The Baker-Polito Administration awarded $250,000 in grants to support the development of clean energy projects in 20 cities and towns across Massachusetts. The grants, funded by the Department of Energy Resources’ (DOER) Municipal Energy Technical Assistance (META) program, are used by Massachusetts municipalities, regional school districts, and water/wastewater districts to aid in the management of projects or the performance of studies to support the development of clean energy in the Commonwealth.
“Meeting our ambitious target of net- zero emissions by 2050 will require an all hands-on deck approach, and municipal partners play a pivotal role in helping us achieve our climate goals,” said Governor Charlie Baker. “These grants provide crucial technical assistance to allow cities and towns across the Commonwealth to develop projects that will increase energy efficiency and clean energy use in municipal buildings and vehicles.”
“The municipalities receiving these grants will be in a position to develop and implement significant clean energy and energy conservation projects,” said Lieutenant Governor Karyn Polito. “Our municipal partners across the Commonwealth deserve immense credit for the work they do on a daily basis to move us toward our shared clean energy future.”
Open to all 351 cities and towns, META grants fund the services of expert consultants and contractors to assist with a diverse array of local energy projects. Applicants in the grant round that opened in July were eligible to apply for grants of up to $12,500.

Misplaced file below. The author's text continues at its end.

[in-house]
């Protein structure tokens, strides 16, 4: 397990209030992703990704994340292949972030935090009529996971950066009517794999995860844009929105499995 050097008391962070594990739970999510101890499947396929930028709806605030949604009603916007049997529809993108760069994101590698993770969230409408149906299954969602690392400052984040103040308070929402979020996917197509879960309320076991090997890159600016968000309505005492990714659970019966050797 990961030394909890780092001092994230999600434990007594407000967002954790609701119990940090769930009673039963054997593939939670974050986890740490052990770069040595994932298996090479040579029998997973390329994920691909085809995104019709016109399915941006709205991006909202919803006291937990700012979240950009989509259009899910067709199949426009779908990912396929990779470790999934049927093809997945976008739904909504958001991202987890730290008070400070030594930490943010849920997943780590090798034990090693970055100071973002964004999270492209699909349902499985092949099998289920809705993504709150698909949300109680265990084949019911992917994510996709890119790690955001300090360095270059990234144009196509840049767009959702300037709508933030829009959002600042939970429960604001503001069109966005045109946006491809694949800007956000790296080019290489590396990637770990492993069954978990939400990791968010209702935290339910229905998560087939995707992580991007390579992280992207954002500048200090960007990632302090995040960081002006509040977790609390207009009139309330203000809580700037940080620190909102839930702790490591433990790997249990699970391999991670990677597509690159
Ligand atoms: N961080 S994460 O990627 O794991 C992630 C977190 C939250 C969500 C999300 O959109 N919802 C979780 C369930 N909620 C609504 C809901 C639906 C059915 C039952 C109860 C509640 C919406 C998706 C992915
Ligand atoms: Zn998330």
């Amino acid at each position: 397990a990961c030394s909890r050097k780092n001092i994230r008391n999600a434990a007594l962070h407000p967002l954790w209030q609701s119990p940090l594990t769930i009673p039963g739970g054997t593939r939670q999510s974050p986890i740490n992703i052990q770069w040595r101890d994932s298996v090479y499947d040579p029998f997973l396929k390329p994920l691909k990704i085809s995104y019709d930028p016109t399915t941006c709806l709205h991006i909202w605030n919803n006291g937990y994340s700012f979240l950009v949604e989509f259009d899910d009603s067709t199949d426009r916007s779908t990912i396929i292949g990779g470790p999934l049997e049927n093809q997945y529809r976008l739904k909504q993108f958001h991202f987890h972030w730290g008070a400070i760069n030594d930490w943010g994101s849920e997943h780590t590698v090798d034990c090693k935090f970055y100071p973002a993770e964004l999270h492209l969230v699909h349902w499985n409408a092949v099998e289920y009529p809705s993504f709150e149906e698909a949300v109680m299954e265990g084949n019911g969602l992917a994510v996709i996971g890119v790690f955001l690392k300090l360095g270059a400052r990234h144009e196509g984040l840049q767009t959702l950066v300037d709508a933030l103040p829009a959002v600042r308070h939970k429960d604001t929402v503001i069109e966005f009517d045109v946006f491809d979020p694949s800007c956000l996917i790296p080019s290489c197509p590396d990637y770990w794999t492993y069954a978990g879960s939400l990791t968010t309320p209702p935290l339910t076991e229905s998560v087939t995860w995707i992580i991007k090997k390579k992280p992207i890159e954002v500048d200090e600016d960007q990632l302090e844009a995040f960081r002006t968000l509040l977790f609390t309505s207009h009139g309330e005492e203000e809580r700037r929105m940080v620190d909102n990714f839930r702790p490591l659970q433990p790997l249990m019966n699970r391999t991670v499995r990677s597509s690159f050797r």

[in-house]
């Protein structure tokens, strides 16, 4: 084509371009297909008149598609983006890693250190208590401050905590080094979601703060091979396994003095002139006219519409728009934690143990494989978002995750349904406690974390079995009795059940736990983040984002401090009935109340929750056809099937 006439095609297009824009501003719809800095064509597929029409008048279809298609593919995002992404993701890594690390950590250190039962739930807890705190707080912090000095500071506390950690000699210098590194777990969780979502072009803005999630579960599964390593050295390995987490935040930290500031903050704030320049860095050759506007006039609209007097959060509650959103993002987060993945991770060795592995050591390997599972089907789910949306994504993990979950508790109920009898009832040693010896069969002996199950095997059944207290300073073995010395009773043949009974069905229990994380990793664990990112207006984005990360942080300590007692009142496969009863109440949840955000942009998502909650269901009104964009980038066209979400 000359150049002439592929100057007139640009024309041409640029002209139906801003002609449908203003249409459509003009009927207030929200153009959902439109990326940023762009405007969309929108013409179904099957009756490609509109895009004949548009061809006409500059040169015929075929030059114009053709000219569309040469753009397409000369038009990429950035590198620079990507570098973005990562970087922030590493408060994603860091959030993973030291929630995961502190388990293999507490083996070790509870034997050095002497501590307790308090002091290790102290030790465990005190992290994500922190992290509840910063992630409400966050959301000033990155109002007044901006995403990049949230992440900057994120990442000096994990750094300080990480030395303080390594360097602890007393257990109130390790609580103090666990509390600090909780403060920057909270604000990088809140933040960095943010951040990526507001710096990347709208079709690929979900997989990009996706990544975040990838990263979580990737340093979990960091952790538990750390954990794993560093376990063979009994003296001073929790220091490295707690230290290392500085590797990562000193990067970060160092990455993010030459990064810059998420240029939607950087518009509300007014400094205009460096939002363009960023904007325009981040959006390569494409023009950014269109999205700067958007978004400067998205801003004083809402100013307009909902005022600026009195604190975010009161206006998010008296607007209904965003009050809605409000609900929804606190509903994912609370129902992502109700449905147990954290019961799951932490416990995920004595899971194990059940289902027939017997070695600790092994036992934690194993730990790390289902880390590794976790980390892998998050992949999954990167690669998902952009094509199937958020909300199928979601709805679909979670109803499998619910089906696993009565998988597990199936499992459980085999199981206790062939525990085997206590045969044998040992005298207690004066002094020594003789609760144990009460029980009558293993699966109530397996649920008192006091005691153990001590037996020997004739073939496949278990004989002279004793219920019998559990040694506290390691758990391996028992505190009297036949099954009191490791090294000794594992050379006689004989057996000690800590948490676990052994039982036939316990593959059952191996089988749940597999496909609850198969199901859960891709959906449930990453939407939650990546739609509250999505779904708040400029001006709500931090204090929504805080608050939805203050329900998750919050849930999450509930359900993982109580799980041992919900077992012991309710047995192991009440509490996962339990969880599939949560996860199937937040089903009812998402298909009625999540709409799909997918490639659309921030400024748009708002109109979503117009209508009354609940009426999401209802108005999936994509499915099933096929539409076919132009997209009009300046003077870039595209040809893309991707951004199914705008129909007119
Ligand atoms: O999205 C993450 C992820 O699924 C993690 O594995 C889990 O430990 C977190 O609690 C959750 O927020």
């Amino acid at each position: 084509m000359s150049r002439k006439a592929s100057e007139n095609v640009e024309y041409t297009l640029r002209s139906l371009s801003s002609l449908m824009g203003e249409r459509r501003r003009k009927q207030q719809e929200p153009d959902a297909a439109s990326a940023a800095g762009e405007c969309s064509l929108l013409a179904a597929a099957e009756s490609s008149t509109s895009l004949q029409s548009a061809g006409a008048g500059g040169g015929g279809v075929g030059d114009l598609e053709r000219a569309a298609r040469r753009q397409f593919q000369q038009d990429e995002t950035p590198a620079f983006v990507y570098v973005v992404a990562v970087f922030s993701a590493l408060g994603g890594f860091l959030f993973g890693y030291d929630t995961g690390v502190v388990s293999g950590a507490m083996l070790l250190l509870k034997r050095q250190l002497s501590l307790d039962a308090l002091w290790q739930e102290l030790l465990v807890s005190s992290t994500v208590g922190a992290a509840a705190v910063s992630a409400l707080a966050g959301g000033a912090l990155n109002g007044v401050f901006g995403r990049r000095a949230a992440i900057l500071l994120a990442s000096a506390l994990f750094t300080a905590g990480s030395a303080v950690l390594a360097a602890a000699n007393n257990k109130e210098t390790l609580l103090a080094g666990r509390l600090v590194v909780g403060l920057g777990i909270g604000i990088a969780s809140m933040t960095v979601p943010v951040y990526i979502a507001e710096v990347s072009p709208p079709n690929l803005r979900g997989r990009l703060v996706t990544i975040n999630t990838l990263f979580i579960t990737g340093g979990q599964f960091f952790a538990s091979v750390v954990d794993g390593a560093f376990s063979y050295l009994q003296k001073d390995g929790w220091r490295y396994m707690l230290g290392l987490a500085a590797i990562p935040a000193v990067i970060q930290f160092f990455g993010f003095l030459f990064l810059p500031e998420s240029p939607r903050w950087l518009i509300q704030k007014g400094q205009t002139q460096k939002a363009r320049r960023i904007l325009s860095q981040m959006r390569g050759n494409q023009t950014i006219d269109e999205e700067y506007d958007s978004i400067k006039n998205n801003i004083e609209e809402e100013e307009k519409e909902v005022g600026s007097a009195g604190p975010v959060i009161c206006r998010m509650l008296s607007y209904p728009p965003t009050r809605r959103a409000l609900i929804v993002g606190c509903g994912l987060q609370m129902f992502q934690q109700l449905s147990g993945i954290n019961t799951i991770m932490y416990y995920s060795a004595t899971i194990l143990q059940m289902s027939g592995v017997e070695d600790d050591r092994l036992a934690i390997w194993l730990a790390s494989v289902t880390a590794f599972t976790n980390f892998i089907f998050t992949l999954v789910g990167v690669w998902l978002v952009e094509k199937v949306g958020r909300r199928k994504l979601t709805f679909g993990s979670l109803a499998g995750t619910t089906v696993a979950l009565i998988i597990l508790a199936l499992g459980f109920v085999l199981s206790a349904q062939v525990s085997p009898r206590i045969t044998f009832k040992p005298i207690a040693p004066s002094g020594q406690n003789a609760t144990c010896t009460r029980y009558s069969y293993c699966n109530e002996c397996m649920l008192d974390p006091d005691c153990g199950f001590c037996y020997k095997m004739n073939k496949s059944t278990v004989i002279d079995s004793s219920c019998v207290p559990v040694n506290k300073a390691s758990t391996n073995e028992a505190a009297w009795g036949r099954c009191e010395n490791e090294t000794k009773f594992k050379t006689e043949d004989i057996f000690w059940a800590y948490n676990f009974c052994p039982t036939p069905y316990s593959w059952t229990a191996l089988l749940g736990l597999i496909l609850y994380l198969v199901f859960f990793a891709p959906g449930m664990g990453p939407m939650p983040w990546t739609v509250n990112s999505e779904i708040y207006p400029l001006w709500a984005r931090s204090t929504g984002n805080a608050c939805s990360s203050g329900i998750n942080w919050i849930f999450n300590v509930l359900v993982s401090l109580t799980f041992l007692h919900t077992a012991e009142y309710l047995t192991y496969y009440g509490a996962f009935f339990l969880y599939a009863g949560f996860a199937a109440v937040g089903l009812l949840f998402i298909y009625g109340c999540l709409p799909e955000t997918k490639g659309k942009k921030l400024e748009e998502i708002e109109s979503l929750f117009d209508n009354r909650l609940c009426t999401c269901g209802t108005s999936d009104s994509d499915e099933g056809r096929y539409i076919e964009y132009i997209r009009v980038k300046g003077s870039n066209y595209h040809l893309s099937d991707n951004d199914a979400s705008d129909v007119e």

“This technical assistance will help city and town officials across the Commonwealth create and implement sustainable, cost-effective, and innovative clean energy and energy efficiency projects for the benefit of Massachusetts communities,” said Energy and Environmental Affairs Secretary Kathleen Theoharides. “Energy innovation and investment at the local level is key to making meaningful change in reducing our carbon footprint and improving the environment for all residents across the Commonwealth.”
“State and local partnerships are critical to creating, developing, and implementing clean energy and energy efficiency projects that deliver benefits to residents throughout Massachusetts,” said Department of Energy Resources Commissioner Patrick Woodcock. “Technical assistance grants act as an informational and strategic resource for town and city officials to move energy projects forward in all aspects of development, planning, strategy, and execution.”
Projects and studies receiving funding will support the performance of solar photovoltaic site evaluation, heating system replacements, ASHRAE Level II audits, technical analysis of energy use at drinking water and wastewater facilities and technical assistance with efficient building planning, maintenance, and operation. Part of DOER’s Green Communities Division, the grants are funded through proceeds from the Regional Greenhouse Gas Initiative.